Despite recent efforts, the world of fashion remains a largely discriminatory industry and one where there is a significant stigma attached to “looking different.” This month, we witnessed two international departures from the dogmatic notions of what constitutes beauty in the form of three women taking to the catwalk. Whilst any move towards diversity and equality should be celebrated, this was just a drop in the ocean of a gigantic and hugely influential global industry which reflects a much more general and widespread issue of discrimination.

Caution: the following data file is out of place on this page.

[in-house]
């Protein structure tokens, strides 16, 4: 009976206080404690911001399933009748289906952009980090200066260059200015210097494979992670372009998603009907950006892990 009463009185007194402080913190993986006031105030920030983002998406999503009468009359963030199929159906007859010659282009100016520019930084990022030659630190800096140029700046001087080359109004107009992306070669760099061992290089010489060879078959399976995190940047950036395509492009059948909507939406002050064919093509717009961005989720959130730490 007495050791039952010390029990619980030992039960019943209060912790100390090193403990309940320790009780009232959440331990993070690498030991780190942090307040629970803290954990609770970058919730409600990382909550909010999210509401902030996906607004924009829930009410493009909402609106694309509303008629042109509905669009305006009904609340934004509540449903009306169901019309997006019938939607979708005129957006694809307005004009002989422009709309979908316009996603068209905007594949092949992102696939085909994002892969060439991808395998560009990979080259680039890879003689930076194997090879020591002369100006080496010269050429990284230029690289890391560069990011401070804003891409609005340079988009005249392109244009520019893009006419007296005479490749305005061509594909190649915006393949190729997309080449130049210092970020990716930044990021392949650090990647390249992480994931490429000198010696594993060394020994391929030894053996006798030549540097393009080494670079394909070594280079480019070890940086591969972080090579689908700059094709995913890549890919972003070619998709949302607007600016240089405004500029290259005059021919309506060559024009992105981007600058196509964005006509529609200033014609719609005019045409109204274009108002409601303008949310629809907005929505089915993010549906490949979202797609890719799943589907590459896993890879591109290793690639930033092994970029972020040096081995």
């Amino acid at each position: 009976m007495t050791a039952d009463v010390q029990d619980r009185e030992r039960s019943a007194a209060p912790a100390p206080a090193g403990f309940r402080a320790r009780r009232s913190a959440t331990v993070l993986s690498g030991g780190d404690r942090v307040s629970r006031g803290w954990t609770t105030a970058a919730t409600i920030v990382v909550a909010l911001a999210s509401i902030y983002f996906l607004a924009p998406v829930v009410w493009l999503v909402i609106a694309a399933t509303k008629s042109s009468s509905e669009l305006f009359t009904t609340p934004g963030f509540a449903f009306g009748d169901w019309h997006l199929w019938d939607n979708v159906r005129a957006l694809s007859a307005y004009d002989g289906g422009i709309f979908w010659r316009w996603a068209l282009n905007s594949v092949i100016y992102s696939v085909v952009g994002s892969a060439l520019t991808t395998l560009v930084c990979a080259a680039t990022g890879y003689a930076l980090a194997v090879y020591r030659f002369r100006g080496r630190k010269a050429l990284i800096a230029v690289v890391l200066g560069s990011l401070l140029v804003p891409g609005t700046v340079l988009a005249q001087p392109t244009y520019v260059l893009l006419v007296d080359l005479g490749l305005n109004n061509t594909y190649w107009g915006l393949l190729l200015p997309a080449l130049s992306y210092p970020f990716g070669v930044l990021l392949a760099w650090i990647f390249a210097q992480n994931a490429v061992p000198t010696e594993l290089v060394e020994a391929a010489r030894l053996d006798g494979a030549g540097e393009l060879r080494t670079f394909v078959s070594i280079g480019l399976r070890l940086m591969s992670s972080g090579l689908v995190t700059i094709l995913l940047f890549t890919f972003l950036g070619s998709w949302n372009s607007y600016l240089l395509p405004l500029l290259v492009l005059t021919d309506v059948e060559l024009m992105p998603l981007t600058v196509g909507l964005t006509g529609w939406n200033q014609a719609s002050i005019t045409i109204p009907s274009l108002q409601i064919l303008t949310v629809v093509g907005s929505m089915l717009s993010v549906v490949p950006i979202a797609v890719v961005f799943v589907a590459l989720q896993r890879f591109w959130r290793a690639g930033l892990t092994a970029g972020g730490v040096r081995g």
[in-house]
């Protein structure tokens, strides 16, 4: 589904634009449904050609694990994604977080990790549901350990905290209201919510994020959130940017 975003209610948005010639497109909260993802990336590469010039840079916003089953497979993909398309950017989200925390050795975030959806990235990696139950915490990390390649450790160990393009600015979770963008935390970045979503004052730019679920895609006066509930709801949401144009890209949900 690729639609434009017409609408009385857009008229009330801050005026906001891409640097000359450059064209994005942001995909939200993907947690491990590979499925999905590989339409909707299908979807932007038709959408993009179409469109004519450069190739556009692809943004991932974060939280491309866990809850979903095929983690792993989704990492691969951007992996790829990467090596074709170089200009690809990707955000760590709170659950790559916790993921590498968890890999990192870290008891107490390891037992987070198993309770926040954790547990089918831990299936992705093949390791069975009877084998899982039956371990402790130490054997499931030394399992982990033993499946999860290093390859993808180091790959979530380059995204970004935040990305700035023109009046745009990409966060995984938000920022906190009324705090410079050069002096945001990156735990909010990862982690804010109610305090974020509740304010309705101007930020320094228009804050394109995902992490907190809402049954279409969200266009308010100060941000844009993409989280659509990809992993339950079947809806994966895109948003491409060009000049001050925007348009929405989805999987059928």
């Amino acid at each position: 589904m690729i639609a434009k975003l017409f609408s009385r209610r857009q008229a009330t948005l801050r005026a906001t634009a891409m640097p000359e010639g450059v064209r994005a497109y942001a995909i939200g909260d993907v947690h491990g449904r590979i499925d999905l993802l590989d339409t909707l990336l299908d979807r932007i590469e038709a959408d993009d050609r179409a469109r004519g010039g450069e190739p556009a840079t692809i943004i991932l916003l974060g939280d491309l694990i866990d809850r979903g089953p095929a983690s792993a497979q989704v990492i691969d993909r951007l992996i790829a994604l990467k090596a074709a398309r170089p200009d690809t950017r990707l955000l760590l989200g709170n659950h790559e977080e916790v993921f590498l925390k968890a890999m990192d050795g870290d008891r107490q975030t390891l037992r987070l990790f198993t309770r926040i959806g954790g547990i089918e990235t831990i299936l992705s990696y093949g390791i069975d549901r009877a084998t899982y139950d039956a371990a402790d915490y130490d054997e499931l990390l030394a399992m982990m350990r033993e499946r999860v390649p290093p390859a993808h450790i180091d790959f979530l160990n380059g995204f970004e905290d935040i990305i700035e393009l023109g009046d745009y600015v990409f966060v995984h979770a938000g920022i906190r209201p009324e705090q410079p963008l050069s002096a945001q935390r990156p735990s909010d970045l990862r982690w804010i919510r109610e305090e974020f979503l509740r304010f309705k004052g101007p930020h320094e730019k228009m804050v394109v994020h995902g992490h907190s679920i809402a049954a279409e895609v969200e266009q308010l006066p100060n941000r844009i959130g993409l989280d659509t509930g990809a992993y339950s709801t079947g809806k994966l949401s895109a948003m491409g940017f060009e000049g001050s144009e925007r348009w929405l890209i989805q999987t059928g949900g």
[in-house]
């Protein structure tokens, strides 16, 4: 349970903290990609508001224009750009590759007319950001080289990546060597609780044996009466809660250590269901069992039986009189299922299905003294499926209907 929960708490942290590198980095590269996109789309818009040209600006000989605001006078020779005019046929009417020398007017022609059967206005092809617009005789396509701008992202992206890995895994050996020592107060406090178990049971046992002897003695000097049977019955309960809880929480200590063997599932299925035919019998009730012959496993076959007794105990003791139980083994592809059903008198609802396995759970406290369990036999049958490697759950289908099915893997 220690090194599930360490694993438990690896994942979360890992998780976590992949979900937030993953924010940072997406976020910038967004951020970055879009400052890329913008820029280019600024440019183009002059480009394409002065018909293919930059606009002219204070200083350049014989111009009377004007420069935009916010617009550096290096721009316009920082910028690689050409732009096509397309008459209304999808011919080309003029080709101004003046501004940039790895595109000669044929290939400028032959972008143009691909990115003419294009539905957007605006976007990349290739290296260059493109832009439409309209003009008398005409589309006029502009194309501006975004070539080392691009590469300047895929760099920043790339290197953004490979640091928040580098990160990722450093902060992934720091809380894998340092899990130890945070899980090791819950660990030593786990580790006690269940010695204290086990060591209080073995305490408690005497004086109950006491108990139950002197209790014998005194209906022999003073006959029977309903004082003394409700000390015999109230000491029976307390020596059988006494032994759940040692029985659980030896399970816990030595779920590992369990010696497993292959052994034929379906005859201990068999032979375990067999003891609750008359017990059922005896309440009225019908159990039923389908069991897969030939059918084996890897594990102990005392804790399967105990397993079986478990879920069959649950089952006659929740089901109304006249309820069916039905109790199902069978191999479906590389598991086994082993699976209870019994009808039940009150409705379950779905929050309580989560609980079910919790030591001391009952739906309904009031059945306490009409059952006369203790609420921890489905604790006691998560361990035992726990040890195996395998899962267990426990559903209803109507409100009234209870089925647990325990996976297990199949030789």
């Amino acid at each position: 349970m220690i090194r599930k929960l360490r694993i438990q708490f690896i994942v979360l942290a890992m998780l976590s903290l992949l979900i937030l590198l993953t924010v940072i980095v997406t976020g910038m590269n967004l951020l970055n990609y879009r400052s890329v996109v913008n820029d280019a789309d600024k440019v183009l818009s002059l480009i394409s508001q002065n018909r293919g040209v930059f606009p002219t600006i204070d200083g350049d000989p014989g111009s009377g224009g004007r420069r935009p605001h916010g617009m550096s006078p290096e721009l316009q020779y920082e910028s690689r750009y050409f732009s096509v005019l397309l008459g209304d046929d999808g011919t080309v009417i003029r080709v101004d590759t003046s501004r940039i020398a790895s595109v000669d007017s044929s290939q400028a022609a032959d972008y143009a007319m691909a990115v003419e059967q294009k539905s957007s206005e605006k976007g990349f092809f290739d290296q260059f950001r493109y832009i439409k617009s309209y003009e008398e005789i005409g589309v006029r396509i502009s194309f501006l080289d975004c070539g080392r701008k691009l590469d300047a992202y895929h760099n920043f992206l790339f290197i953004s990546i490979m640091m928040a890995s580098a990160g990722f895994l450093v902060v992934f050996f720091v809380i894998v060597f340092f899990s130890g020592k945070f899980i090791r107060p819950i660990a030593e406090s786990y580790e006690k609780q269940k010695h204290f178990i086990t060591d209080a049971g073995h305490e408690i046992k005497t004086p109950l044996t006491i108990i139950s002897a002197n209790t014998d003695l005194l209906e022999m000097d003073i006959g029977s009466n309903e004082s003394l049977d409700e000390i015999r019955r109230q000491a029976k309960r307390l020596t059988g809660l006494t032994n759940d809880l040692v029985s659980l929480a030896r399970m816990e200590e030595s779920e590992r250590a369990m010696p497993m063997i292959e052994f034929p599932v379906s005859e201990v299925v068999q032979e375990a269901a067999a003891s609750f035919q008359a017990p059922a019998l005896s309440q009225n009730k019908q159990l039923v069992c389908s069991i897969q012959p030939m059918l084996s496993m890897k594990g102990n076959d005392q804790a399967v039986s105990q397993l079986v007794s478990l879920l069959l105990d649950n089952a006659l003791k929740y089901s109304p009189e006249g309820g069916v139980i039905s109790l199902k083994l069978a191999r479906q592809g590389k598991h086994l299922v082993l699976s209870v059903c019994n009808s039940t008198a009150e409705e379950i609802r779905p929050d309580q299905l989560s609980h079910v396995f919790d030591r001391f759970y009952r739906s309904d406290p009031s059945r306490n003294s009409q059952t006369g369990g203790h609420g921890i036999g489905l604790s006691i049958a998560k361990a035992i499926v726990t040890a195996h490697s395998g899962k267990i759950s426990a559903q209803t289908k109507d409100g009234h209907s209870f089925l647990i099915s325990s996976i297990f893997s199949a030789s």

Fashion is a powerful tool and one that can be employed to make a change for the better. Let’s hope that it continues to be employed in the goal to stamp out appearance-related discrimination and create a society that fully accepts and values a person with a visible difference. Last year, model Hari Nef said that “diversity is everything. Inclusion leads to understanding, demystification, destigmitisation. Fashion has the power to glorify bodies and identities – to include them in a narrative of luxury and beauty”.
Rehana Browne is the Communications Officer at Changing Faces. Viewpoint represents the views of its authors only and not necessarily the policies or views of Changing Faces, its staff or trustees.
This article first appeared in the September 2016 edition of Viewpoint, Changing Faces’ monthly email for supporters. Sign up here.